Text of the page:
WHEN did we go from praying for our children to preying on them, Pastor Nieve George questioned yesterday as he delivered the sermon at the funeral service of murdered siblings Ke’anna and Omari Mayers.
Speaking at the Seventh-Day Adventist Church in Barataria, George likened the death of the Mayers siblings to that of Jesus Christ and said he is scared this country has gotten accustomed to the heinous killing of our children.
Both Ke’anna and Omari were expected to celebrate their birthdays next month.
Ke’anna would have turned three on May 28 while Omari would have celebrated his first birthday on May 17.
Instead, the siblings were yesterday laid to rest together in a single casket.
Both Omari and Ke’anna were killed some time during Saturday night by their father, 33-year-old Barry Karamath.
Karamath also killed himself.
An autopsy performed on Monday by forensic pathologist Dr Vale-
ry Alexandrov revealed the two children died as a result of asphyxia (a lack of oxygen or excess of carbon dioxide in the body that can lead to unconsciousness or death).
However, the exact cause of the asphyxia—whether the children were poisoned or if they were smothered—remains unknown.
The funeral programme and the inside of the casket were adorned with the images of cartoon characters Dora the Explorer and Diego.
Karamath’s name was missing from the programme.
He was referenced but remained unnamed during the funeral service.
According to the programme, the siblings’ mother, Okilia, was originally scheduled to deliver the eulogy. Instead, this task was completed by the children’s grand uncle Lennard.
Lennard said Ke’anna portrayed “womanhood from a tiny tot” while Omari was an upcoming man who was “strong in stature, well built and strong in power”.
“May God help that guy who put them to sleep,” Lennard said.
George then delivered the sermon and said the death of the duo was a loss to the nation.
“These have been some hard days, rough days; sometimes, Lord, we felt like you weren’t present. We asked, ‘Where were you?’ but, God, today, we will trust you still,” George said.
“If it was ever a time, God, we needed some strength in this place, God, it is now. If there ever was a time we needed your divine comfort, it is now,” he said.
George said it was alright to cry and grieve for the children.
“But what I don’t want you to be, my sister, what I don’t want you to be, as a community, is broken. This was supposed to break you. This was supposed to leave you hopeless; it was meant to crush your spirit, but out of this, you must rise because no weapon formed against God’s children must be allowed to prosper,” George said.
“It will hurt and you will shed tears, but you will not come to the place in your life where you would feel that there is no hope because as long as God lives, there is hope. Don’t allow it to crush your spirit,” he said.
George said the healing process would take time.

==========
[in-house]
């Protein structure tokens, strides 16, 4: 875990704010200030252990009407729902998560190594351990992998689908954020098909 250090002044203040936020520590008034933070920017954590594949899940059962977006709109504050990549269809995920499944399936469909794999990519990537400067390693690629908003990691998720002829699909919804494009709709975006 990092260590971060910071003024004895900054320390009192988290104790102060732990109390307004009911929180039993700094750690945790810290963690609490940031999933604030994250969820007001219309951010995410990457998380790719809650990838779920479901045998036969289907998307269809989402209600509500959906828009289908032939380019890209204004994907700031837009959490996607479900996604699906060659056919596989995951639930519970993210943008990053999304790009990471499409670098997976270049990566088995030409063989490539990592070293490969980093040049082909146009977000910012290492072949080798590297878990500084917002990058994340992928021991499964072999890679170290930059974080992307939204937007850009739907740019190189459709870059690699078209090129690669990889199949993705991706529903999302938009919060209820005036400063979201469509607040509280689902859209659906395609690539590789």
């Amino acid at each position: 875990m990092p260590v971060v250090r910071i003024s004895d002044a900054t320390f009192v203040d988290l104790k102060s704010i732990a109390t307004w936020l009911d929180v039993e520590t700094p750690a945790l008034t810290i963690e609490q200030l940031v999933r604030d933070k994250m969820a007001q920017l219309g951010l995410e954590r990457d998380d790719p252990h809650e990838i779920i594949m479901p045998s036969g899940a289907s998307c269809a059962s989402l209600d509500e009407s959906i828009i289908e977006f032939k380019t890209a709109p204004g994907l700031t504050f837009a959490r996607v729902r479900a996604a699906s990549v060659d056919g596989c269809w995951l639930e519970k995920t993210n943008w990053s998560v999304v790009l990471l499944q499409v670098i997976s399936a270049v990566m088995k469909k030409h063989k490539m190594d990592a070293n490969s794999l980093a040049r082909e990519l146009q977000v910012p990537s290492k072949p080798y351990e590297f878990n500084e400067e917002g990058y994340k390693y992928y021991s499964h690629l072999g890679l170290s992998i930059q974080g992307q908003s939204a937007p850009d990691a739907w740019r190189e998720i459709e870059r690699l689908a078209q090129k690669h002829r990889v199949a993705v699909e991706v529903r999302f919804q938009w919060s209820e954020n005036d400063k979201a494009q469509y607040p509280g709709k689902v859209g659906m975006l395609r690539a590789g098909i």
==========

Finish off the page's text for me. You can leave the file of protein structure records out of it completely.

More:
“There are too many folks today that are confronted by trials and adversities of these types, and when we think that we are knocked down and life is hard, life can hit you some hard blows, and you will be wounded but don’t be broken; don’t be crushed because you have someone named Jesus.
“It will take time to heal; each day, it will take time, and we can come in here and sympathise with mom and sympathise with the family, and some of us even brave to say, ‘We know how you feel,’ but we don’t know how she feels, but we all know together that things like this take time,” he said.
“And you will never get the answers, no, because something like this makes no sense and we can turn the equation all how, it will never ever make sense,” he said.
George likened the death of the children to the martyrdom of Jesus Christ.
“On this day as we come into God’s house on the eve of Easter, we are reminded that like Jesus, these two young children were taken like martyrs in a senseless act,” George said.
George said we have moved as a society from praying and establishing moral and spiritual values into our children to preying on them.
“When did we move from praying to preying when our children are no longer safe in the society because we have become so insensitive,” George said.
“They cry out today because today, they can cry out for the other children in our society, for the child today who is living in a home with abuse; they cry out for the child today who is receiving things but not the love and compassion of their parents, they cry out.
“For the people who believe it is more important to give your sons a $2,000 sneaker than to spend time with them and to hug them and to cuddle them, they cry out,” George said.
George urged people facing personal trials not to take matters into their own hands but to seek God.
He said the soil at our nation’s cemeteries are active because the youth are dying and being laid to rest.